First Look: Anthea Hamilton
Art in America, November 2015
“It’s about being faced with the physical object. Words become moot,” British artist Anthea Hamilton remarked to me about her sculpture Project for door (After Gaetano Pesce), 2015. The work—an 18-foot-tall foam version of a man’s backside, his hands spreading his ass cheeks apart as they appear to crash through a brick wall—could certainly render viewers speechless. Based on an unrealized 1972 entryway proposal that the Italian designer and architect Gaetano Pesce made for a luxury Park Avenue building, it is the centerpiece of “Lichen! Libido! Chastity!,” Hamilton’s first U.S. solo exhibition, currently at SculptureCenter, New York.
Along with the towering naked butt, motifs like kinky chastity belts suspended from chains and “liberatory” platform boots reference the 1960s and ’70s sexual revolution. Born in 1978, Hamilton herself looks to the era with the avidity of a fan, appropriating midcentury signifiers from fine art and pop culture into her sculptures, performances and films. But her work doesn’t rely on nostalgia alone. Even the title of her SculptureCenter show, with its double exclamation of “Libido!” and “Chastity!,” suggests ambivalence. “It’s almost more taboo to be chaste,” the artist said.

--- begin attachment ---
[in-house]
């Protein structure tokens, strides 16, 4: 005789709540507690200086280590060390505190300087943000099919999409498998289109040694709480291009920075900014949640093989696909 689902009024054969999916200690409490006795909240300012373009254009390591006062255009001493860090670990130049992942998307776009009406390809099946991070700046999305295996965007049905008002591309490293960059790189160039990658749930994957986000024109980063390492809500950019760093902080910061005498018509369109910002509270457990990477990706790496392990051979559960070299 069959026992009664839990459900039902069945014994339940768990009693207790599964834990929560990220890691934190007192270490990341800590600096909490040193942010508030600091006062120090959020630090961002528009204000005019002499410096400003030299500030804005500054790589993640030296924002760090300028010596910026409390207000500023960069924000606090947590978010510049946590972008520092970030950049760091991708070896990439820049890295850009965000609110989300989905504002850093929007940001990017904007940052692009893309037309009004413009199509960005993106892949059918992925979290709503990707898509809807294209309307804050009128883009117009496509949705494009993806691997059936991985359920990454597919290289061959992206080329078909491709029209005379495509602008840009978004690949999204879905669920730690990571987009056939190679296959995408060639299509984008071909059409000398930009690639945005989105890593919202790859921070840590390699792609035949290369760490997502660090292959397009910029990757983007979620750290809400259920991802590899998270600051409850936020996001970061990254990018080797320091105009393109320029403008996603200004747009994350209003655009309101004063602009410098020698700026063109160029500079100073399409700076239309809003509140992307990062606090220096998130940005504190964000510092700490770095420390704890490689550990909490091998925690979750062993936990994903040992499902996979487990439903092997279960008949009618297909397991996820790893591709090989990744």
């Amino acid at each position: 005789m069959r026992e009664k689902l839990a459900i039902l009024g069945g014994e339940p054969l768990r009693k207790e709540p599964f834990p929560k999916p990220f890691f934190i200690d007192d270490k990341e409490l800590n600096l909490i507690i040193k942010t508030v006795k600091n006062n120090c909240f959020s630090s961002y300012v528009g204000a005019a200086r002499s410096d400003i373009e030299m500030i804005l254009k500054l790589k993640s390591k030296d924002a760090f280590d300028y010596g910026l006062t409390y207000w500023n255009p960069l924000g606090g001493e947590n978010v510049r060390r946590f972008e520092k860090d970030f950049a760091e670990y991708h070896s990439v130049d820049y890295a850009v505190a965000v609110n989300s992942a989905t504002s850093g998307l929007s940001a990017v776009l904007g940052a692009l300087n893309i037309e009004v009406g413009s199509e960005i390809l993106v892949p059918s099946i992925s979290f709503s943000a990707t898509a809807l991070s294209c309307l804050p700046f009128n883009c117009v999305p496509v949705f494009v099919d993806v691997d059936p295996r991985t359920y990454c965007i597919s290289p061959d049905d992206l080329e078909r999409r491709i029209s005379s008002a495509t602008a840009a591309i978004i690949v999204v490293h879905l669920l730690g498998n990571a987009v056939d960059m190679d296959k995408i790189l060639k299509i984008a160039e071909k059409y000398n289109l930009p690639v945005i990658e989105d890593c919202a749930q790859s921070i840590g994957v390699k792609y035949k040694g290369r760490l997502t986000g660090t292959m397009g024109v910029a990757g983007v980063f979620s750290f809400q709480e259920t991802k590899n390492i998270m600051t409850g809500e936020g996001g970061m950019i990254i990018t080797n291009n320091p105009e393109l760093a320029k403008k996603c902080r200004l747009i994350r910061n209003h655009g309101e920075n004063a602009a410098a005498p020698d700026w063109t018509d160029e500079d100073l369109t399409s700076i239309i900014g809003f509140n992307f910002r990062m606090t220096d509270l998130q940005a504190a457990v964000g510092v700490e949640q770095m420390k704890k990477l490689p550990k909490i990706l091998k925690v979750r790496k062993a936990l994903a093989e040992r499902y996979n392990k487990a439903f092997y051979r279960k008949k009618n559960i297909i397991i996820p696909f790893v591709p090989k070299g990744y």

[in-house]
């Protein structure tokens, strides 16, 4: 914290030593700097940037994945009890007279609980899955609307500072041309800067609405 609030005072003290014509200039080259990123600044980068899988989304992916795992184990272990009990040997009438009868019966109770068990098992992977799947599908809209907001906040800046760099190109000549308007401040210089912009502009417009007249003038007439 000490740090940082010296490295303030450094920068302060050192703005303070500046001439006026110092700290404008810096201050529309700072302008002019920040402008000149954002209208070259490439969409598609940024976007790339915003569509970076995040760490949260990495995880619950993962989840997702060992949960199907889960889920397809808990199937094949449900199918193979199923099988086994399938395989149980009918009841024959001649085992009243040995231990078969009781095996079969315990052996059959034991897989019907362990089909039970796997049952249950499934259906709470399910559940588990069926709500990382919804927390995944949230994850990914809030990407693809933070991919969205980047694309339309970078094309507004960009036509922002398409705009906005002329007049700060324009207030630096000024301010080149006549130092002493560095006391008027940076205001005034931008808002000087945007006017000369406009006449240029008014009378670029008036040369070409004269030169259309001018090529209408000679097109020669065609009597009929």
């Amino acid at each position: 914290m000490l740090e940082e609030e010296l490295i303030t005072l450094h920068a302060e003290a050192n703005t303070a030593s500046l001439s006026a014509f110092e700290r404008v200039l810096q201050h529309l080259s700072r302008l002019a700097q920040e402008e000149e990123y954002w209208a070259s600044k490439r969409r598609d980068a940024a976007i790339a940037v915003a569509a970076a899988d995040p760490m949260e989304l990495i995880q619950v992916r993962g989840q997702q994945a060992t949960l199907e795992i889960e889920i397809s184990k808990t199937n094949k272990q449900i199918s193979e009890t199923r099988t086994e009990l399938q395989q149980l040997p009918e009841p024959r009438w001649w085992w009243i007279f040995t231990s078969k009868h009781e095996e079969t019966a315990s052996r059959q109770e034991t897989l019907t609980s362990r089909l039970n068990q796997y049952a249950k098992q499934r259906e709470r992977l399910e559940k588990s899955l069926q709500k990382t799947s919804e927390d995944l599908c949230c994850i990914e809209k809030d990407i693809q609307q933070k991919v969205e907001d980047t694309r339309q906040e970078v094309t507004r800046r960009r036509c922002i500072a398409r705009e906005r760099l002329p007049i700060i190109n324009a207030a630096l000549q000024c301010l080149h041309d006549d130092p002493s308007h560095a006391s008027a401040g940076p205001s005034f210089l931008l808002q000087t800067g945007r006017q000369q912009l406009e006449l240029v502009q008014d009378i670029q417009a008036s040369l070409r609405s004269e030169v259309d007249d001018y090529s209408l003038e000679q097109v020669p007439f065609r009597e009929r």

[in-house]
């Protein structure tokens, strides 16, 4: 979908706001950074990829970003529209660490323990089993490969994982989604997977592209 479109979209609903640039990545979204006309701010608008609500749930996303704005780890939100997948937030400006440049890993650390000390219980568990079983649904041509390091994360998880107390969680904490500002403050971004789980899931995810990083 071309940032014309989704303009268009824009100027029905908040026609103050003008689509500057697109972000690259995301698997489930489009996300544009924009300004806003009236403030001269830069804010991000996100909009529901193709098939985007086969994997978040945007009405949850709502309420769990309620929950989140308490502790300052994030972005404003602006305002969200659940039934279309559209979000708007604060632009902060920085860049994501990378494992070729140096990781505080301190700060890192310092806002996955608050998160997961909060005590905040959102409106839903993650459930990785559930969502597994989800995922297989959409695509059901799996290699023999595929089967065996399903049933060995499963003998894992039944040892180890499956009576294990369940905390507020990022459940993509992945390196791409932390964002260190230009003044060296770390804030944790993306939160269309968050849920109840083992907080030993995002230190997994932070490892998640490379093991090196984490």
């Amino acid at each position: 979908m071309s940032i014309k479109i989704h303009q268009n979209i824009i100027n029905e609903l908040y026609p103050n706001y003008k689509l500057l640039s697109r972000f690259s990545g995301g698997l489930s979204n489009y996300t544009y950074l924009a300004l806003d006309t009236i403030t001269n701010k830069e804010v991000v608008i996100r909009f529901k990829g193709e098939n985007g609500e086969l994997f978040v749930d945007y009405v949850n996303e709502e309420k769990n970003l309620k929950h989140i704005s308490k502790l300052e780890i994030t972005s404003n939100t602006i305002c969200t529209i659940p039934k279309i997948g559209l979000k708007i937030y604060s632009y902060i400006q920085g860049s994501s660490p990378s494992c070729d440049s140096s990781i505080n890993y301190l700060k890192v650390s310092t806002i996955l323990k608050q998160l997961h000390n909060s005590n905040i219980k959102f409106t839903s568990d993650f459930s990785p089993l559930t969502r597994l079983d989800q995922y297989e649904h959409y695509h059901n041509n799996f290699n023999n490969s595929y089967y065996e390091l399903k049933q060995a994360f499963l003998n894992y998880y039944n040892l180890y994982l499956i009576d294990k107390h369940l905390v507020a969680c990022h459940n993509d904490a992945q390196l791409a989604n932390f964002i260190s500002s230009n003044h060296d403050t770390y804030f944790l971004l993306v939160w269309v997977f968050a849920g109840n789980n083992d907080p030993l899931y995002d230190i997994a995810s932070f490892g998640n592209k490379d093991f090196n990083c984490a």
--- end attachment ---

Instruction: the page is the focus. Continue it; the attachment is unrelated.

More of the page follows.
In Hamilton’s exhibitions, references are often conveyed in various material registers. At SculptureCenter, brick appears in the building itself, as a pattern on three sets of wallpaper covering architectural elements (including the wall surrounding the 3-D butt) and as a woven design on a wool jacquard suit. Stylized representations of nature also appear throughout, from the flowing vine-like Art Nouveau forms cut into the steel chastity belts to the kitschy floral pattern of a towel attached to a platform boot.
Hamilton’s previous work often alluded to glossy consumer culture through the application of images onto cutout shapes, resulting in stage-set-like assemblages. Leg Chair (John Travolta), 2010, includes a hinged clear base in the shape of a woman’s open legs, on which the artist affixed images of the actor. Hamilton has also created several performances with amateur Kabuki actors, evoking a theater genre that she has described as “pure surface and image, a wall of noise.”
In the Lyon Biennale, Hamilton shows an installation bordered with wallpaper mixing stripes, a landscape scene and a larger-than-life cartoon by R. Crumb. In Crumb’s grotesque image—which Hamilton isn’t entirely at ease with—a woman with a bodybuilder physique sports heeled sandals with socks, a pink bow, hairy legs, a white minidress and a wide-eyed grin. “It’s really well-calibrated as an image,” Hamilton says. “It holds you in that allure, and it also keeps you at a distance.” Hamilton’s work seems to aspire to the same effect.